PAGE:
Act II, Scene 4
Prince Hal has recently returned from a night of drinking with some random men. He argues that this will be good for him because, as King, he will be able to talk with anyone in his kingdom. He thanks Poins for joining him in tricking Falstaff and plans to kill the time waiting for Falstaff by having fun with Francis, the boy who works at the tavern. He tells Poins to go into the other room and call for Francis.
Francis rushes in, ready to serve, but Hal pulls him aside. He asks him a lot of questions about how long he is contracted to serve and how old he is. The whole time Poins repeatedly calls for Francis. Hal won’t let him leave though. He wants to know about the sugar he was given earlier and how much it cost. He then offers to give the flustered Francis a thousand pounds whenever Francis asks. Eventually the situation devolves into both Poins and Hal calling for Francis and Francis not knowing what to do.
The Vinter sends Francis off and informs Hal that Falstaff is on his way. Hal tells him to delay Falstaff a bit and then he calls back Poins. They get ready for the hilarity that is certain to ensue. Hal resolves to play the role of Hotspur and make Falstaff into his wife.
Falstaff bounds in swearing, repeatedly, a plague on all cowards. He insists that those two ran off and allowed him and the others to be set upon by multiple men. As he continues with the story, the number of men he faced increased from two, to four, to seven, to nine, to eleven. Whenever Hal tries to point out inconsistencies in his story, Falstaff brushes them off without really addressing them.
Finally, Hal explains that he knows Falstaff is lying because it was he and Poins that robbed them. He mocks them for running off. Falstaff explains that he knew it was Hal the whole time and that’s why he ran off. He wasn’t about to attack a prince. Hal scoffs at this, but let’s it go.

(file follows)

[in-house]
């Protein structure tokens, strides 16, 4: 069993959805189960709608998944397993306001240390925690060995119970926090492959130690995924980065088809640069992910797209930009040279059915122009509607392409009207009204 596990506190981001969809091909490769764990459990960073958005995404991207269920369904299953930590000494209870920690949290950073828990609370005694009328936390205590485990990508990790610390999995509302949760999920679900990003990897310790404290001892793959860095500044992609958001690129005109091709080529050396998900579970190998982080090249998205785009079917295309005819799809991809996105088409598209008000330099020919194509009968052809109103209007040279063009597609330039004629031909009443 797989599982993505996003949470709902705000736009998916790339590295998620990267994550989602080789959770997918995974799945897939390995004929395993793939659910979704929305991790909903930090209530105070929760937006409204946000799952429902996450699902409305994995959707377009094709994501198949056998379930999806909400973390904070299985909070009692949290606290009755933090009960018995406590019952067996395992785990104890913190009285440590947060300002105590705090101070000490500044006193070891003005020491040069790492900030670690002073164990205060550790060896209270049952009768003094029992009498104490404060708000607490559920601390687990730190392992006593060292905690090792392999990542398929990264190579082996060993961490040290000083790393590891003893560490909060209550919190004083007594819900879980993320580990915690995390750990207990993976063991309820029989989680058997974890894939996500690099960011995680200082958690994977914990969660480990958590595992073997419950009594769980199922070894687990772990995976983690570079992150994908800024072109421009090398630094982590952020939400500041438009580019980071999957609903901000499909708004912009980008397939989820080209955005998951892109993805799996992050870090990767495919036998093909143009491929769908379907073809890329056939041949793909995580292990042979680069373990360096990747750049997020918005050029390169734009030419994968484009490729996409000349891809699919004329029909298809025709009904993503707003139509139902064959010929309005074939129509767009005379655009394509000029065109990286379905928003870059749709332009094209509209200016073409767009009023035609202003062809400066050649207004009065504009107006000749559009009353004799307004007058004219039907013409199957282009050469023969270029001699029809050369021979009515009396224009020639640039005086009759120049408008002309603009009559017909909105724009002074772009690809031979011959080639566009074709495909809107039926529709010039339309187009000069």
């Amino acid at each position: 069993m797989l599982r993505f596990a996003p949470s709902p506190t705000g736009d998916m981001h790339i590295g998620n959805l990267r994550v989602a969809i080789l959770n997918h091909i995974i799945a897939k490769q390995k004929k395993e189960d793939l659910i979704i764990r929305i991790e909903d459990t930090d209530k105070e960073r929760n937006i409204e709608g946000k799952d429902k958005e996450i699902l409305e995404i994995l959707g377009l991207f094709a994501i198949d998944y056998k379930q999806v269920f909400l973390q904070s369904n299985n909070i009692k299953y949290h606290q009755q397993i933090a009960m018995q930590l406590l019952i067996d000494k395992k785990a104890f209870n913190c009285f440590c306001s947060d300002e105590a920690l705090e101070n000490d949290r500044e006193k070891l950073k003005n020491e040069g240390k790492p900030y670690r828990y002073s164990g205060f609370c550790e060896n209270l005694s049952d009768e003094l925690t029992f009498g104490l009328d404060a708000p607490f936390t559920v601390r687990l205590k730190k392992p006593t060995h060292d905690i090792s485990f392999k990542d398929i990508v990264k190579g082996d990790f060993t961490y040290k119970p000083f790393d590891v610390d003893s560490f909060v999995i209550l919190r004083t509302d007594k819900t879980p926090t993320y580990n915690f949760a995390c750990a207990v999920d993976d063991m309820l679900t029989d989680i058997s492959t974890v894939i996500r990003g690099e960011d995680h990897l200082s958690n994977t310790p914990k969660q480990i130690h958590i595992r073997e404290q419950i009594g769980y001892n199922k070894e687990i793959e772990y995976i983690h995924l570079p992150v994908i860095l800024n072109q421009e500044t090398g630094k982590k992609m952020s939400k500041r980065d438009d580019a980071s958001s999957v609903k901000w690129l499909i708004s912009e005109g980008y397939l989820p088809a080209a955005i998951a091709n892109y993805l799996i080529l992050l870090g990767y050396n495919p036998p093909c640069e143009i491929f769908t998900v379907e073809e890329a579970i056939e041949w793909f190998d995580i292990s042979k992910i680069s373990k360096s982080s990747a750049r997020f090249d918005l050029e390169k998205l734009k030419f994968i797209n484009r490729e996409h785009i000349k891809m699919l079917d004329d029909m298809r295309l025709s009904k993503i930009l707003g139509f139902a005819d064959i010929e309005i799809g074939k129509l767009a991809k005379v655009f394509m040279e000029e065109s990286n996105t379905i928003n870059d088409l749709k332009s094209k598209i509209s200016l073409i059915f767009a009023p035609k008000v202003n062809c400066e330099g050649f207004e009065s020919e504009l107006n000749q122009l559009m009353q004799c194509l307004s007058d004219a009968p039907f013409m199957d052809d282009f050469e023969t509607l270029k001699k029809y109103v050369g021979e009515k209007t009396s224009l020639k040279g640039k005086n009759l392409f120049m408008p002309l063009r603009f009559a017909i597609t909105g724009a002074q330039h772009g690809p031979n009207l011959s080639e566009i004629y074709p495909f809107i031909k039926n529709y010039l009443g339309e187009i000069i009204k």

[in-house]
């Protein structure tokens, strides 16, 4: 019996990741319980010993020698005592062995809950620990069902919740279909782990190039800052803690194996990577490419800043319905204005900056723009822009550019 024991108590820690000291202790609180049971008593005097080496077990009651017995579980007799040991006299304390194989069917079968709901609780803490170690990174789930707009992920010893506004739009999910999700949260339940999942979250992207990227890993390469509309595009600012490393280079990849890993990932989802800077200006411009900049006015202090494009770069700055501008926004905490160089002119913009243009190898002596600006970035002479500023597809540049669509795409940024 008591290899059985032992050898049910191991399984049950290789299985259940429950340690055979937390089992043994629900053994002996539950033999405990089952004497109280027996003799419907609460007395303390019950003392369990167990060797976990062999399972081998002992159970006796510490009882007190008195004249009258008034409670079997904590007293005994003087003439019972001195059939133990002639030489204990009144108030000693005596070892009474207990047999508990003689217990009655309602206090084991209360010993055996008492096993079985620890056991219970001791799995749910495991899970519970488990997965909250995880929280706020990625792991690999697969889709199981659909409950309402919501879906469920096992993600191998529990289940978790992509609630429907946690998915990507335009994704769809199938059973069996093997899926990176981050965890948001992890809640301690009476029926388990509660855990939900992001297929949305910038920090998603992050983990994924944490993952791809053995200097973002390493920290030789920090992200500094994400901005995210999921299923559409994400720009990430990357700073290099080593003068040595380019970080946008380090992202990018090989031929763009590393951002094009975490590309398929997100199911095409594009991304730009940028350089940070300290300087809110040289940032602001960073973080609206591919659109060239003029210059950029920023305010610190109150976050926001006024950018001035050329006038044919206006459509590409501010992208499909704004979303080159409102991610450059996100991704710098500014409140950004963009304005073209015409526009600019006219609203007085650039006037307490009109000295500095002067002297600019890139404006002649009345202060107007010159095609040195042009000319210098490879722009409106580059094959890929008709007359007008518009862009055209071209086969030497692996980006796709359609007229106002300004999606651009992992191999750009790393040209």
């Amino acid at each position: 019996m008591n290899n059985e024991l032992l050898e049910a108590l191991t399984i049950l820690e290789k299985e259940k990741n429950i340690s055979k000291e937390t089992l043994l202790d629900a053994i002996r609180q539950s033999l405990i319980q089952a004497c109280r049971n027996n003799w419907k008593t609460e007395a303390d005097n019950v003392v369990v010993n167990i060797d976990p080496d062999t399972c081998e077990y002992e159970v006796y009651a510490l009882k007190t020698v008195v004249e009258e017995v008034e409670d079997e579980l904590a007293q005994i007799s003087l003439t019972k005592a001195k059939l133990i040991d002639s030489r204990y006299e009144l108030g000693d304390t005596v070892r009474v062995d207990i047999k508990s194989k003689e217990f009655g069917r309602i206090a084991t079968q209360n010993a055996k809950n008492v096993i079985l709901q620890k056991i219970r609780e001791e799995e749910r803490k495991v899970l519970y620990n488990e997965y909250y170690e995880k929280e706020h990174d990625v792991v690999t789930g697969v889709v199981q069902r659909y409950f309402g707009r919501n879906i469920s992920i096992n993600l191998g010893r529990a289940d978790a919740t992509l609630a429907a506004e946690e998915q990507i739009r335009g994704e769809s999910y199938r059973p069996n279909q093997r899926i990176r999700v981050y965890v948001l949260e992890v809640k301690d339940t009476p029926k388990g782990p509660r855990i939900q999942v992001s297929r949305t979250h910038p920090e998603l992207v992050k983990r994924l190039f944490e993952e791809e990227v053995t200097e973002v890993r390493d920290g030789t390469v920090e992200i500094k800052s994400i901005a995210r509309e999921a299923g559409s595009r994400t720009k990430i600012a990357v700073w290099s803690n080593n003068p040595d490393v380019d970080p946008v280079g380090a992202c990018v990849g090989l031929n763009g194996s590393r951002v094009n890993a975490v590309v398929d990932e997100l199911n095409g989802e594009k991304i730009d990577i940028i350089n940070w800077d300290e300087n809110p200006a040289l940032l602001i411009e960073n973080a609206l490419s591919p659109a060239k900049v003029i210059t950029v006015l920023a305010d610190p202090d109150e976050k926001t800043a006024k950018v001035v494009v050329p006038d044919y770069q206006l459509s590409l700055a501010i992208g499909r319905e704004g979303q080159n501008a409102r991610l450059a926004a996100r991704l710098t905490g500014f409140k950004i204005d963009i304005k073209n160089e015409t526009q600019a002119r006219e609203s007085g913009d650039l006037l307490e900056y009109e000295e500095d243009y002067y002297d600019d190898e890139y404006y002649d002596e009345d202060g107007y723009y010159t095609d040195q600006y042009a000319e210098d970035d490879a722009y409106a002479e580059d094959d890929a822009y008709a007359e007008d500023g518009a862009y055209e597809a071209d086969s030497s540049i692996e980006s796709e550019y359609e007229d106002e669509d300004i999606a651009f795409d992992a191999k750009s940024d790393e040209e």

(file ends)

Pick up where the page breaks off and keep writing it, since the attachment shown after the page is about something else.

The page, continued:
Mistress Quickly comes running in to let Hal know that a nobleman has come with a message from the King. Hal wants him to be sent off and Falstaff offers to do it.
While Falstaff is gone, Hal confirms with his compatriots that Falstaff was lying. They confirm that they all ran out of legitimate fear. They also said that Falstaff just made it look like he was in a big fight.
When Falstaff returns, Hal asks him how long it had been since he saw his own knees. Falstaff insists that when he was Hal’s age he was but a twig of a man. Then, Falstaff delivers the news that Hotspur has allied himself with Mortimer, Glendower, and Douglas. Hal knows that he will have to go and see his father.
Falstaff plays the part of the King. He scolds Hal for associating with such bad people and for doing so many unseemly things. He is however glad to hear that Hal associates with the noble Falstaff. He goes on about how great he is for so long that Hal decides he should play the King instead. Falstaff now takes on the role of Hal. Hal, like Falstaff, scolds the Prince for his unseemly behavior, but unlike Falstaff he does not reflect kindly on Falstaff. He insists that Falstaff and all the others will have to be banished. Falstaff argues that he shouldn’t banish the good natured Falstaff. He should banish all the rest, but not Falstaff. Hal, as the King (?), insists that Falstaff must be banished.
Now Mistress Quickly comes in with a new problem, the Sheriff and a bunch of men are here. Falstaff hides himself and Hal covers for him. Falstaff immediately passes out in his hiding place. Peto and Hal look through his pockets and find nothing of interest but a bar tab. Hal decides to pay back the stolen money.
Act III, Scene 1
Hotspur can’t seem to just hold his tongue around his allies. As they prepare to divide England, Glendower claims that the Earth shook and the Heavens were on fire when he was born. Hotspur thinks that’s just nonsense and, if it did happen, the Earth would have done that whether or not Glendower was born. Glendower then insists he can summon spirits. Hotspur retorts that any man can call for spirits, but will the spirits answer when he calls? Glendower says he can summon the devil and will teach Hotspur to do the same. Hotspur says if he summons the devil, then Hotspur will shame the devil by telling the truth. Glendower tries one last time to assert his mystical power by explaining how he has sent King Henry packing every time they meet in battle. Hotspur doesn’t seem impressed.